Several anecdotes of him were related by Pope to Spence, and he is said to have remarked in his last illness, that he was glad le was dying, for he was weary of having his shoes pulled off and on! Yet, if the date assigned to his birth ( 670) be correct, he could then have been only forty-nine years of age. He died January 18, 1718-19, and was buried in the chancel of the church at Harrow-on. the-Hill. "The Dispensary' is a mock-heroic poem in six cantos. Some of the leading apothecaries of the day are bappily ridiculed; but the interest of the satire has passed away, and it does not contain enough of the life of poetry to preserve it. A few lines will give a specimen of the manner and the versification of the poem. It opens in the following strain :

ousness.

Extract from the 'Dispensary.'
Speak, goddess ! since 'tis thou that best canst tall
How ancient leagues to modern discord fell;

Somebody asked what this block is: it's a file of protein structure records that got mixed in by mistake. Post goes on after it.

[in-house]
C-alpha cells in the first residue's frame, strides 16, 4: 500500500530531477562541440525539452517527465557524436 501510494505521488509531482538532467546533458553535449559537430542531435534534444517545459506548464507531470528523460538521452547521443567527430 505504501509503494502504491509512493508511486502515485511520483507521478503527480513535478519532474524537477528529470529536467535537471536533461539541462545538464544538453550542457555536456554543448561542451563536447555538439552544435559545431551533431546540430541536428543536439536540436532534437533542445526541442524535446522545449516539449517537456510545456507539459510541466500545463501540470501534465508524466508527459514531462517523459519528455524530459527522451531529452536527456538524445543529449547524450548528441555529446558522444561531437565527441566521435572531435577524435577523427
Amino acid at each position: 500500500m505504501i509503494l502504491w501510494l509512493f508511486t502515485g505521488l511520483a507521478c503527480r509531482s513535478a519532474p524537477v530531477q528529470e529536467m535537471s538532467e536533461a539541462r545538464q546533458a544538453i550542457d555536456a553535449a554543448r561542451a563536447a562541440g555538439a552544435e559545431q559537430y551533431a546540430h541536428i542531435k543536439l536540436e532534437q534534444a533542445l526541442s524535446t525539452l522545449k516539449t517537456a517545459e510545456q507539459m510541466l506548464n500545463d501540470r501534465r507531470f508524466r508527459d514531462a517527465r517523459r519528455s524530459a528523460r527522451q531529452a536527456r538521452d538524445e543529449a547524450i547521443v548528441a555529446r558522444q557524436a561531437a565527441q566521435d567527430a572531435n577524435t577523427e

And why physicians were so cautious grown
Of others' lives, and lavish of their own;
How by a journey to the Elysian plain,
Peace triumphed, and old time returned again.

Not far from that most celebrated place (1)
Where angry Justice shews her awful face;
Where little villains must submit to fate.
That great ones may enjoy the worki in state;

There stands a dome, (2) inajestic to the sighty
And sumptuous arches hear its oval height;
Á golden globe. placed high with artful skill,
Seems, to the distant sight, å gilded pill;
This pile was, by the pious patron's aim,
Raised for a use as noble as its frame;
Nor did the learned society declive
The propagation of that great design;
In all her inazes, Nature's face they viewed,
And, as she disappeared, their search pursued.
Wrapt in the shade of night the goddess lies,
Yet to the learned unveils her dark disguise,
But shuns the gross access of vulgar eyes.

Now she unfolds the faint and dawning strife
Of infant atoms kindling into life;